So long Athens – we are off to the mountains (1/8).  Mama’s Boy states what many are thinking for the championship game in a few days…University of Georgia vs. Alabama.  Go Dawgs!  We got ourselves into the hiking mojo with a stop at Mountain Crossings in Blairsville.  It’s the Georgia terminus of the Appalachian Trail which spans about 2,200 miles from Maine to Georgia (most hikers hike through in 5-7 months).  Mountain Crossings is a treasure trove of all things hiking and camping as well as a place for hiker mail to be delivered.  Out front is the Shoe Tree which is a site of reverence for those who have completed the epic trail.  On our visit the two sales clerks had both completed the AT (at least once) and overflowed with fun tales to tell.  Thanks!  Our hike was not as epic but definitely stunning.  Fellow cruisers Molly and David grew up fishing and hunting in the area and gave us detailed info about where to hike.  Wow – were they right!  It was a super trail we could walk on side-by-side that wound beside Wildcat River (near Lake Burton).  What a great afternoon!  But the shadows are lengthening and we really need to get checked into the Historic Lake Rabun Hotel & Restaurant before it gets much later and we miss one of the mountain road’s hairpin turns.  Distances in these mountains are measured in time not miles.  


The hotel has been operating since 1922 and is rooted in a love for the natural beauty that surrounds it (  It’s the perfect spot to explore the mountains…or…curl up inside the cozy parlor with fires glowing when the rain comes down.  We kept a sharp eye on the weather and did a bit of both (1/9).  Right after breakfast we struck out for Tallulah Gorge – a pretty cool spot that sparked an environmental battle during planning but was eventually built in 1914 resulting in a total of 6 waterfalls, 2 miles in length and almost 1,000 feet deep (the third largest hydroelectric plant in USA when it was built).  The hike follows the rim trail then descends 531 stair steps to a suspension bridge 80ft above the rocky canyon floor followed by another 531 stair steps back up onto the rim trail.  We experienced the place nearly alone with fog creeping into the vistas.  Just as we left the gorge the rain started and did not let up until the next morning.  There was no dinner at the hotel tonight so we stopped at Ingles supermarket for cheese & crackers, sushi, apple pie and wine.  Back at the hotel it was a relaxing, dry afternoon and evening of football with our parlor picnic while the cold rain pelted outside.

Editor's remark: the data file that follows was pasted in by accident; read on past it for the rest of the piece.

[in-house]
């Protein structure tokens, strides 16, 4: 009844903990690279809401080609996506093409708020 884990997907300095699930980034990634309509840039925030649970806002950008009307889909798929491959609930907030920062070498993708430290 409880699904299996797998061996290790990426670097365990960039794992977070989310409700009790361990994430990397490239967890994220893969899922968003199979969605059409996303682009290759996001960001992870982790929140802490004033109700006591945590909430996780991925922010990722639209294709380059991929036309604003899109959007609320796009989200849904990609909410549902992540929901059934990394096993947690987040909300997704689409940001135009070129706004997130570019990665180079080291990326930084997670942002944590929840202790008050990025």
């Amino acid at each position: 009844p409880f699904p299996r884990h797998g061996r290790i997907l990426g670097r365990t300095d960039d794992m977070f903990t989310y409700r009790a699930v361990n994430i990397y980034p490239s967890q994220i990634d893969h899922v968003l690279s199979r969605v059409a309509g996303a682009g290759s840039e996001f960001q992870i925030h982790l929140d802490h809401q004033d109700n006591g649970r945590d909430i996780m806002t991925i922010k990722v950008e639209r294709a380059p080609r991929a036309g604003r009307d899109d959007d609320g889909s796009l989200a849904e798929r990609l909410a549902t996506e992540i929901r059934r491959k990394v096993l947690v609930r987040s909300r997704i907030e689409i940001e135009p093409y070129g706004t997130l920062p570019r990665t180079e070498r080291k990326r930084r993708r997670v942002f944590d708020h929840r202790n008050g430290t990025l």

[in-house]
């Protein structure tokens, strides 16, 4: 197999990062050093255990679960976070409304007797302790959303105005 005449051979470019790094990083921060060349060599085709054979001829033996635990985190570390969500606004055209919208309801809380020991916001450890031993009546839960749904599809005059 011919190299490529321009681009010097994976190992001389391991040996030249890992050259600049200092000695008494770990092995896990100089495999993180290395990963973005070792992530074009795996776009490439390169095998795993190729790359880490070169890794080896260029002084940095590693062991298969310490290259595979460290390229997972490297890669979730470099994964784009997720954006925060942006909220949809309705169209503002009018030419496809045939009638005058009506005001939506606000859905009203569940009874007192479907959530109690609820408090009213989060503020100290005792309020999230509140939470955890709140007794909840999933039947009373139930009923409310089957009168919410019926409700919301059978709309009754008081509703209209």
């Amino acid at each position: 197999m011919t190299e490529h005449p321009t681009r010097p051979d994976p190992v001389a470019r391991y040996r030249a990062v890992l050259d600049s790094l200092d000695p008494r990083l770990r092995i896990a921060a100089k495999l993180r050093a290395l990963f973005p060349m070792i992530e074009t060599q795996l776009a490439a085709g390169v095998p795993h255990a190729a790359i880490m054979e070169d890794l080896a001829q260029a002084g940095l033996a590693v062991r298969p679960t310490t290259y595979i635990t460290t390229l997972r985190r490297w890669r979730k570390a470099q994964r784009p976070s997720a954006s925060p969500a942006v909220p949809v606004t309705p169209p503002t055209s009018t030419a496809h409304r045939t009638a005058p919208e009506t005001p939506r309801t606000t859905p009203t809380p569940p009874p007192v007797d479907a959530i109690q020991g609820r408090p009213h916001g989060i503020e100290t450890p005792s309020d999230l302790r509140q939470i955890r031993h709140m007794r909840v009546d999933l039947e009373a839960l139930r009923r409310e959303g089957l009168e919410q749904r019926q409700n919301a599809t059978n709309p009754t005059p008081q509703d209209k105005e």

Our drive back to Brunswick was done in one 6-hour shot (1/10).  Georgia roads are in great condition.  We kept off of major interstates and passed through the charming town of Madison on Rte 441.  General Sherman spared the town on his March to the Sea during the Civil War in 1864.  Legend says it was because Sherman said, "The town is too pretty to burn," but closer to the truth is probably the fact that Madison was home to pro-Union Congressman (later Senator) Joshua Hill.  The town is charming…right down to a restored mural advertising Chero-Cola.  The mural was restored by a University of Georgia professor and his students.  Completing the project on-time meant that the students would miss a big UGA football game.  They did miss seeing the game but the town brought out radios and food to the not all was missed.  Go Dawgs!  We arrived back to Barefeet in time to sort out dinner then head up to the Club House for the Georgia vs. Alabama game.  Now we certainly have a bit of Georgia woven into our soul which made the game more exciting…and an exciting Georgia win.  Go Dawgs!